Brussels has been ordered to install more air-quality measuring stations along its most polluted roadways within six months or face penalties, according to the ClientEarth non-profit association.
The ruling, issued on Friday by the court of first instance, came in response to a suit against the Region for non-compliance with European air-quality standards filed by ClientEarth.
“The Court found that the Brussels Regional Government violated European Union law by not monitoring and not correctly protecting its citizens’ health against harmful air pollution levels,” ClientEarth said on Friday evening.
“The Brussels regional authorities have thus been ordered to take measures immediately to solve the problem,” the non-profit association said. “They have been instructed to install one or many air-quality measuring stations along the most polluted roads on their territory within the next six months or face penalties.”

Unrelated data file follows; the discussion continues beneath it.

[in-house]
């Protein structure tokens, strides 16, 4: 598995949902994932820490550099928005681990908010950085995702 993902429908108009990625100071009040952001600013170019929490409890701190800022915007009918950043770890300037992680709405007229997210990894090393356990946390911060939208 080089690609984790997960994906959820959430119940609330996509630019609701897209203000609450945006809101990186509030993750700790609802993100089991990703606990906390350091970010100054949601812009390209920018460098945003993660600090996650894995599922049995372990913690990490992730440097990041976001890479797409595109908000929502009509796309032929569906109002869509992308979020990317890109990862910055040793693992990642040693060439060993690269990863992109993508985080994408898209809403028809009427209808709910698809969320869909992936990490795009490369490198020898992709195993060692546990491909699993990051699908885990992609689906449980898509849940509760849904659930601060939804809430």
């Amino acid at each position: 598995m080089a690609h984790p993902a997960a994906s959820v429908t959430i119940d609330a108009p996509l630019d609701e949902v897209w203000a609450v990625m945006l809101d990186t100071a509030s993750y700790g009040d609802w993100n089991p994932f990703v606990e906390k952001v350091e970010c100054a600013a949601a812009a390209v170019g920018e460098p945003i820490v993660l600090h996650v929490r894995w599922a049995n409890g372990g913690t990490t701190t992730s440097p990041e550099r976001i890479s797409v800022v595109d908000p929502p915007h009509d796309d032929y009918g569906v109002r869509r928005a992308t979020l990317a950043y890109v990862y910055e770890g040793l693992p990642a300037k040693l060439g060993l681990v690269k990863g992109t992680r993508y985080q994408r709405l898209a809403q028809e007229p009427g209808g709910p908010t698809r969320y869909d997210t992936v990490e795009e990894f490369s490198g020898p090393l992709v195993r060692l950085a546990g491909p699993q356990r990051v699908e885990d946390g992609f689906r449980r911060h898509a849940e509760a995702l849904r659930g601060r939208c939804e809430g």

“The Court clearly indicated that citizens have the right to take legal action to contest the way the authorities monitor pollution and that the current surveillance network does not manage to assess real air pollution levels in the city,” ClientEarth added.
The Court also confirmed that there was no official air sampling station along certain roadways, particularly along the “small beltway” comprising the Rue de la Loi and the E40 between Avenue Reyers and the border of the Flemish Region, ClientEarth noted.